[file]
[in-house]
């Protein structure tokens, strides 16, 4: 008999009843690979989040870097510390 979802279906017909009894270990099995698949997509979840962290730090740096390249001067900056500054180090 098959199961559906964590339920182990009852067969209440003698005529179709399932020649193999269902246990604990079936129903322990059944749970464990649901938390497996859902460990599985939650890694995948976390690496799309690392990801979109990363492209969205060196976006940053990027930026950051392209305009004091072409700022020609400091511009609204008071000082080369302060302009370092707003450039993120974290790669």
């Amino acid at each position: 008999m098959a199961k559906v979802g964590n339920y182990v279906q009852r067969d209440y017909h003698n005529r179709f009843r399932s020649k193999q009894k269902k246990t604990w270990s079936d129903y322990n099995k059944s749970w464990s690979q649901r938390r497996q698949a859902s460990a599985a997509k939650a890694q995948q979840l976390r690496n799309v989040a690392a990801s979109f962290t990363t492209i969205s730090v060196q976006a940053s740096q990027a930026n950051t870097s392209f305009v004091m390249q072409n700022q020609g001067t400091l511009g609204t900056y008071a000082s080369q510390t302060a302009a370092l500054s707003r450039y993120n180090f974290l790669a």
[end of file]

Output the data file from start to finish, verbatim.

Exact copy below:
[in-house]
């Protein structure tokens, strides 16, 4: 008999009843690979989040870097510390 979802279906017909009894270990099995698949997509979840962290730090740096390249001067900056500054180090 098959199961559906964590339920182990009852067969209440003698005529179709399932020649193999269902246990604990079936129903322990059944749970464990649901938390497996859902460990599985939650890694995948976390690496799309690392990801979109990363492209969205060196976006940053990027930026950051392209305009004091072409700022020609400091511009609204008071000082080369302060302009370092707003450039993120974290790669």
């Amino acid at each position: 008999m098959a199961k559906v979802g964590n339920y182990v279906q009852r067969d209440y017909h003698n005529r179709f009843r399932s020649k193999q009894k269902k246990t604990w270990s079936d129903y322990n099995k059944s749970w464990s690979q649901r938390r497996q698949a859902s460990a599985a997509k939650a890694q995948q979840l976390r690496n799309v989040a690392a990801s979109f962290t990363t492209i969205s730090v060196q976006a940053s740096q990027a930026n950051t870097s392209f305009v004091m390249q072409n700022q020609g001067t400091l511009g609204t900056y008071a000082s080369q510390t302060a302009a370092l500054s707003r450039y993120n180090f974290l790669a």